United States Housing Policy and Social Inequality: Homeownership, Renting, and the Necessity of Change

Dilldine, Cullen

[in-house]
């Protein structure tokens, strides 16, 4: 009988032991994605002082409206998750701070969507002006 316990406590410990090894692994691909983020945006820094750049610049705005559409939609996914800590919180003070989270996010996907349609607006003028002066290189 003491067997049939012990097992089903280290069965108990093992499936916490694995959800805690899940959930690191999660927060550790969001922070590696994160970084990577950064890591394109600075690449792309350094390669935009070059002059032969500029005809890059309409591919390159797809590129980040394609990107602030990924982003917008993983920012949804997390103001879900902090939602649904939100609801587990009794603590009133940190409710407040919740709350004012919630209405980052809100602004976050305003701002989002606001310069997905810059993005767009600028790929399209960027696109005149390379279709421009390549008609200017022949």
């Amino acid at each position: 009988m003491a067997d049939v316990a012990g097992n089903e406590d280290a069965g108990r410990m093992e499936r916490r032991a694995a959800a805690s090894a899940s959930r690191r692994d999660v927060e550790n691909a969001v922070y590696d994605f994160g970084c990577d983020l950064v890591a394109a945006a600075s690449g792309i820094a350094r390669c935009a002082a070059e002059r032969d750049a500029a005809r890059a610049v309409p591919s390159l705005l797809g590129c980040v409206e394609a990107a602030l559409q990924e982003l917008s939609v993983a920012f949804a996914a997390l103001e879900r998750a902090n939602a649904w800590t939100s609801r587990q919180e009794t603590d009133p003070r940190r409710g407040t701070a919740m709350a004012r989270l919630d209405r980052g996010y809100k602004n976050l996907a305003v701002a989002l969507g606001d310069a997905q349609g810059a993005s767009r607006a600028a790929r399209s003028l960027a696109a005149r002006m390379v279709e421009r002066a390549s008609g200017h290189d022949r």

U.S. federal housing policy has communicated a preference for homeownership over renting for the past 100 years. Arguments to encourage homeownership include its economic and social benefits and the general stability it provides to both the individual buyers and the surrounding neighborhoods and communities. This paper explores how renting policies have created and maintained social inequality. Changing economic conditions, predatory and discriminatory lending practices, and demographic shifts have all contributed to the conditions under which homeownership receives preferential treatment in terms of housing assistance as compared to rental assistance. These conditions suggest that shifting policy towards rental assistance could help facilitate both immediate and long term housing assistance success in a way that homeownership may not. Ultimately, shifting federal housing policy towards rental assistance could create more accommodating policy and more effectively reduce the social inequality inherent in housing in the United States today.
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